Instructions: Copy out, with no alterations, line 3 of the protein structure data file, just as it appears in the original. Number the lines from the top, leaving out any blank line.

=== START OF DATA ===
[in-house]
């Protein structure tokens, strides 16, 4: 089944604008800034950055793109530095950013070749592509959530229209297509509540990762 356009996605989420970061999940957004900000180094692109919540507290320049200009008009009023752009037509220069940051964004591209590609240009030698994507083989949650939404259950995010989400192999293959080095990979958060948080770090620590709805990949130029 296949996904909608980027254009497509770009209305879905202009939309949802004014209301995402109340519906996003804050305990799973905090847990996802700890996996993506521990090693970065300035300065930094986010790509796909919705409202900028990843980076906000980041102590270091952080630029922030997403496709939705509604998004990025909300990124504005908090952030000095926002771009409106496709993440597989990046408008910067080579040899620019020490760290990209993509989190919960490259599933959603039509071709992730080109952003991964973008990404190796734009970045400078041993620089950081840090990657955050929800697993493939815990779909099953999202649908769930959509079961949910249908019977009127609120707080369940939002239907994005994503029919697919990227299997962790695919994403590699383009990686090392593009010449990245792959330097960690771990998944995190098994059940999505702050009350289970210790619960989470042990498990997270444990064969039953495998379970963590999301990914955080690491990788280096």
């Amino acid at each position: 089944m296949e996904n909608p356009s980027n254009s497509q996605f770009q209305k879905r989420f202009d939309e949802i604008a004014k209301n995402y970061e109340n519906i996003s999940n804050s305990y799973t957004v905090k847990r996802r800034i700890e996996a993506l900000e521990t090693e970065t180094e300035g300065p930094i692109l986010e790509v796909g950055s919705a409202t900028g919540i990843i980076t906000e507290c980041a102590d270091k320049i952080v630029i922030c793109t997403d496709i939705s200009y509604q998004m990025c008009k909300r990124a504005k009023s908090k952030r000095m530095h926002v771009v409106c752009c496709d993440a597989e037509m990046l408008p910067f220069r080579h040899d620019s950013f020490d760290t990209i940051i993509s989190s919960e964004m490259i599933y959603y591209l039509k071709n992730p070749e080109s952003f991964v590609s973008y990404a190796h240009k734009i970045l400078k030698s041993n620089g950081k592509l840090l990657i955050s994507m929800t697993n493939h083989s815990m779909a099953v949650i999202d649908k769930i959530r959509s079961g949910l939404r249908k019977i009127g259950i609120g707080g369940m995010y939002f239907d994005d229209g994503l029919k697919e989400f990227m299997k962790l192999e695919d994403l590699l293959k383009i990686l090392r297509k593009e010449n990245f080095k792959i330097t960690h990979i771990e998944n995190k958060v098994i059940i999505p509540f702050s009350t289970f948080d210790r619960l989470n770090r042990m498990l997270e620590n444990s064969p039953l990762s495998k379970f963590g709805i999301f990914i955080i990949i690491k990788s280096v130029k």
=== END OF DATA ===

């Amino acid at each position: 089944m296949e996904n909608p356009s980027n254009s497509q996605f770009q209305k879905r989420f202009d939309e949802i604008a004014k209301n995402y970061e109340n519906i996003s999940n804050s305990y799973t957004v905090k847990r996802r800034i700890e996996a993506l900000e521990t090693e970065t180094e300035g300065p930094i692109l986010e790509v796909g950055s919705a409202t900028g919540i990843i980076t906000e507290c980041a102590d270091k320049i952080v630029i922030c793109t997403d496709i939705s200009y509604q998004m990025c008009k909300r990124a504005k009023s908090k952030r000095m530095h926002v771009v409106c752009c496709d993440a597989e037509m990046l408008p910067f220069r080579h040899d620019s950013f020490d760290t990209i940051i993509s989190s919960e964004m490259i599933y959603y591209l039509k071709n992730p070749e080109s952003f991964v590609s973008y990404a190796h240009k734009i970045l400078k030698s041993n620089g950081k592509l840090l990657i955050s994507m929800t697993n493939h083989s815990m779909a099953v949650i999202d649908k769930i959530r959509s079961g949910l939404r249908k019977i009127g259950i609120g707080g369940m995010y939002f239907d994005d229209g994503l029919k697919e989400f990227m299997k962790l192999e695919d994403l590699l293959k383009i990686l090392r297509k593009e010449n990245f080095k792959i330097t960690h990979i771990e998944n995190k958060v098994i059940i999505p509540f702050s009350t289970f948080d210790r619960l989470n770090r042990m498990l997270e620590n444990s064969p039953l990762s495998k379970f963590g709805i999301f990914i955080i990949i690491k990788s280096v130029k």